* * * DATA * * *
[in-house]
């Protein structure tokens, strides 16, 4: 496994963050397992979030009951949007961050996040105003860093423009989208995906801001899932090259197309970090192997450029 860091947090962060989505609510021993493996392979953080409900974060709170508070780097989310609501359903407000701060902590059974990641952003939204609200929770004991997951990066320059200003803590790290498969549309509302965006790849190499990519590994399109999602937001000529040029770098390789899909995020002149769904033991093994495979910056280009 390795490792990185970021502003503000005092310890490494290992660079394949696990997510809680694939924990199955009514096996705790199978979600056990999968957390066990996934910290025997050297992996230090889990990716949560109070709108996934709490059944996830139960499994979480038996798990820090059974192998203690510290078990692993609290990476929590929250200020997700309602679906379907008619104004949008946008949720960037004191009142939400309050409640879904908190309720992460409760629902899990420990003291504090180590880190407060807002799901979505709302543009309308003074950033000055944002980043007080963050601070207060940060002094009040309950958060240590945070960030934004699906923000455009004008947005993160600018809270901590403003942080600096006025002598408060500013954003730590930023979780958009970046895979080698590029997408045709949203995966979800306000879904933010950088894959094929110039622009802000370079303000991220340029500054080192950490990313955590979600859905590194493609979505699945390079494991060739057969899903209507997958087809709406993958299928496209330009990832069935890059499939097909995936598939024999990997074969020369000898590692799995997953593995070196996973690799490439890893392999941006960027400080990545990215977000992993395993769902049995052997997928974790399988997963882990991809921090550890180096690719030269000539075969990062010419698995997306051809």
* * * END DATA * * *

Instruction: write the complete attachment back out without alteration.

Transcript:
[in-house]
């Protein structure tokens, strides 16, 4: 496994963050397992979030009951949007961050996040105003860093423009989208995906801001899932090259197309970090192997450029 860091947090962060989505609510021993493996392979953080409900974060709170508070780097989310609501359903407000701060902590059974990641952003939204609200929770004991997951990066320059200003803590790290498969549309509302965006790849190499990519590994399109999602937001000529040029770098390789899909995020002149769904033991093994495979910056280009 390795490792990185970021502003503000005092310890490494290992660079394949696990997510809680694939924990199955009514096996705790199978979600056990999968957390066990996934910290025997050297992996230090889990990716949560109070709108996934709490059944996830139960499994979480038996798990820090059974192998203690510290078990692993609290990476929590929250200020997700309602679906379907008619104004949008946008949720960037004191009142939400309050409640879904908190309720992460409760629902899990420990003291504090180590880190407060807002799901979505709302543009309308003074950033000055944002980043007080963050601070207060940060002094009040309950958060240590945070960030934004699906923000455009004008947005993160600018809270901590403003942080600096006025002598408060500013954003730590930023979780958009970046895979080698590029997408045709949203995966979800306000879904933010950088894959094929110039622009802000370079303000991220340029500054080192950490990313955590979600859905590194493609979505699945390079494991060739057969899903209507997958087809709406993958299928496209330009990832069935890059499939097909995936598939024999990997074969020369000898590692799995997953593995070196996973690799490439890893392999941006960027400080990545990215977000992993395993769902049995052997997928974790399988997963882990991809921090550890180096690719030269000539075969990062010419698995997306051809």